Figuring that since we have spent the last few weeks talking to the beneficiaries of the PBExSRAM Framebuilder Inclusivity scholarship on the Bikerumor Podcast, it would be nice to highlight the bikes that they were talking about bringing to the show. These builders each turned it all the way up, and show goers to the Philly Bike Expo certainly responded. “The overwhelmingly positive response from the public, as well as other industry partners, validated the effort for this initiative,” spoke a chuffed Brooklyn Fowler, SRAM instigator for the Inclusivity Scholarship. “Working with these builders and getting to know them personally through this experience was a highlight to my time working in the bicycle industry.”

Let’s dive in and talk about this party a little more.

Schön Studio – Danielle Schön

Danielle Schon, Schon Studio, Philadelphia Bike Expo 2019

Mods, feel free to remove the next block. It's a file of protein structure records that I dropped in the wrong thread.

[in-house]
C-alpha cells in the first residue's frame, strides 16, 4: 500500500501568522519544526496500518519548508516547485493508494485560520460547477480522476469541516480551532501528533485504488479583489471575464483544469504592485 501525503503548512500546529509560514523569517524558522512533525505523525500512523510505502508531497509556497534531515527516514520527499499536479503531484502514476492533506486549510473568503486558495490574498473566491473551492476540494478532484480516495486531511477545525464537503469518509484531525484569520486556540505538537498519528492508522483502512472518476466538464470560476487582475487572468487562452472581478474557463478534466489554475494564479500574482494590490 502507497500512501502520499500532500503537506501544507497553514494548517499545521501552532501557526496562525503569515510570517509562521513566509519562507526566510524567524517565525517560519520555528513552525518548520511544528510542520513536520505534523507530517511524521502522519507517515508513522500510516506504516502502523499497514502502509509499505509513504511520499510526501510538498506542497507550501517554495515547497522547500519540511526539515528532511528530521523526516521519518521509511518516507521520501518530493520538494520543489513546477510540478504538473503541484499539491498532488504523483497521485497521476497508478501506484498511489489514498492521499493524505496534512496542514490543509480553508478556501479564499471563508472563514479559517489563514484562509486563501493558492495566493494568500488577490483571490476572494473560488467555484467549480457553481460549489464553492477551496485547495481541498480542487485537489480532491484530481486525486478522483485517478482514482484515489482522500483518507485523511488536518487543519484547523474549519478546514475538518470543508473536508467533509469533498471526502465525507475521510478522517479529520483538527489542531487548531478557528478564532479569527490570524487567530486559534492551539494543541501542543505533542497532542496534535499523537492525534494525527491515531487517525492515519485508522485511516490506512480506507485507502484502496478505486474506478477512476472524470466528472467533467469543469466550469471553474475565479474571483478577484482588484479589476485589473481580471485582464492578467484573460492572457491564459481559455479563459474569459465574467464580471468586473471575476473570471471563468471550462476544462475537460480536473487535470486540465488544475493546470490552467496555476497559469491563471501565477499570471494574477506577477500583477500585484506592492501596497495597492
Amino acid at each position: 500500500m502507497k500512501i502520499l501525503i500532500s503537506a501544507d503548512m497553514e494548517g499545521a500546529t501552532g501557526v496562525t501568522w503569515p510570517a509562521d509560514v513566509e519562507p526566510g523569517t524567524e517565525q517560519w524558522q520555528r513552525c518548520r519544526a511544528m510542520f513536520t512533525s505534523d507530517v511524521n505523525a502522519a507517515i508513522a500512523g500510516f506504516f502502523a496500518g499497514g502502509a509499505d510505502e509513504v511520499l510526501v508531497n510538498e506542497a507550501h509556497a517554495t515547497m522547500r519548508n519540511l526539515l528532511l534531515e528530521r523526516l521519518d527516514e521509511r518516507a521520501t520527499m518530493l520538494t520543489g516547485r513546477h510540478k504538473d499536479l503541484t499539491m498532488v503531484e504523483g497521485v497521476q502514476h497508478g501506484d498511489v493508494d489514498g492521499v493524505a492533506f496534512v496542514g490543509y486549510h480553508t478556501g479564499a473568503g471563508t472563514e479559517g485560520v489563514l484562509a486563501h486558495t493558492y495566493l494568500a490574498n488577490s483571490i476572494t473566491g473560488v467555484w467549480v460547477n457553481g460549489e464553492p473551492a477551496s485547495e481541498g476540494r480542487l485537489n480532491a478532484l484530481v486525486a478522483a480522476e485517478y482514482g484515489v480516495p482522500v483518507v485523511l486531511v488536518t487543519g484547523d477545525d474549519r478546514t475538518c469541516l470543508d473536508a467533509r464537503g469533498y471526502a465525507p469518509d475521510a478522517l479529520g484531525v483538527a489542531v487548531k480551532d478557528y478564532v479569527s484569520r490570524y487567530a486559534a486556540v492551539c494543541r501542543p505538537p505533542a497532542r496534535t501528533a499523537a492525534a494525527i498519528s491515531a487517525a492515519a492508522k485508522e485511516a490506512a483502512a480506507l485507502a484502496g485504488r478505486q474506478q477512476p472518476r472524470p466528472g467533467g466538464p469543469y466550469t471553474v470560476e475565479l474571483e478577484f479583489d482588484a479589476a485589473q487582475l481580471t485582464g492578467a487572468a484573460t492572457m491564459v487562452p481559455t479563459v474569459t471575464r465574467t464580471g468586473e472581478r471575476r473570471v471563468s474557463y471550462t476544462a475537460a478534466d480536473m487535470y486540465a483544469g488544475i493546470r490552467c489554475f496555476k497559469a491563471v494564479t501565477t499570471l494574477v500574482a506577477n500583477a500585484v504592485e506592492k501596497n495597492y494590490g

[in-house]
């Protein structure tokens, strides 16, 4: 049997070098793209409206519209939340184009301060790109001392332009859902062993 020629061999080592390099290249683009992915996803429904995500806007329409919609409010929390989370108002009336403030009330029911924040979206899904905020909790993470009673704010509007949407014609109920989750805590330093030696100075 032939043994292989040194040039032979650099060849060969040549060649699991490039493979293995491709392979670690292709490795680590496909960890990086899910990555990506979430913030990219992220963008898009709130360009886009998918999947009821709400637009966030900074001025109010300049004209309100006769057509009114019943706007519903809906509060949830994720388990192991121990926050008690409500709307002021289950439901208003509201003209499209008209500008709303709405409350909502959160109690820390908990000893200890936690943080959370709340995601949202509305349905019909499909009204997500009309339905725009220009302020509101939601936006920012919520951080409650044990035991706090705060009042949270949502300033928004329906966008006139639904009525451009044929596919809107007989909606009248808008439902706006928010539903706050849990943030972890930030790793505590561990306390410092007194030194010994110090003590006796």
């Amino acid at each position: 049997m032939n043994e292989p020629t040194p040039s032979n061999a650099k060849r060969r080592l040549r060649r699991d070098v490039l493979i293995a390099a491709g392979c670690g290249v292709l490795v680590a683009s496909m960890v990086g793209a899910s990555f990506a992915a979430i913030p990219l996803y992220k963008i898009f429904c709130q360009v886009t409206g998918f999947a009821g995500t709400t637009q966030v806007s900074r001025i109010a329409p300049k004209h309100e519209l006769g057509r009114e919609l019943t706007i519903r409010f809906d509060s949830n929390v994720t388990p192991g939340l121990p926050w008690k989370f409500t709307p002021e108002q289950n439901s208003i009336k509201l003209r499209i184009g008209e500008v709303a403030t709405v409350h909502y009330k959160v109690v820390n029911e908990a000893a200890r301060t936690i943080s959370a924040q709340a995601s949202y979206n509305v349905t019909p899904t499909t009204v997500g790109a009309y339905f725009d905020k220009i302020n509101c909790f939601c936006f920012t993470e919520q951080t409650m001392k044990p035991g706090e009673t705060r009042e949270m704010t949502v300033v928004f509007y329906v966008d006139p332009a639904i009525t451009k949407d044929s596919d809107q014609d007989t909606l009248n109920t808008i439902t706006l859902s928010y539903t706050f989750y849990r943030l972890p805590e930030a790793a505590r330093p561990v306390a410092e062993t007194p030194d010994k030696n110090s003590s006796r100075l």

Danielle’s recent move to Squamish inspired her show build. Having relocated from the city where most of her off-road riding consisted of inner city ravine trails, she was in need of a super versatile trail bike to handle the trails in her new home. The front of the bike is straight gauge 4130 – beefed up for aggressive descending, and features a 29in front, 27.5in rear to keep the rear short and nimble. 

Visually, Danielle was going for a “super flowy west coast mountain vibe” as she feels new mountain bikes by large brands are evolving into bigger, blockier beasts. The form was accomplished with creative application of pre-bent tubing, 4130 straight gauge. 

Danielle Schon, Schon Studio, Philadelphia Bike Expo 2019
Photo by Brad Quartuccio

The most visually striking element of the bike is her combination headbadge/gusset. “It was the scariest fucking thing I’ve ever done,” Danielle reported at the show. “It was the last thing on the bike – I knew I had to tack both sides at the same time to keep it straight. ‘What are the critical tack points? How do I go back and forth?’ I stared at it for an hour and a half before I was like: let’s do this.”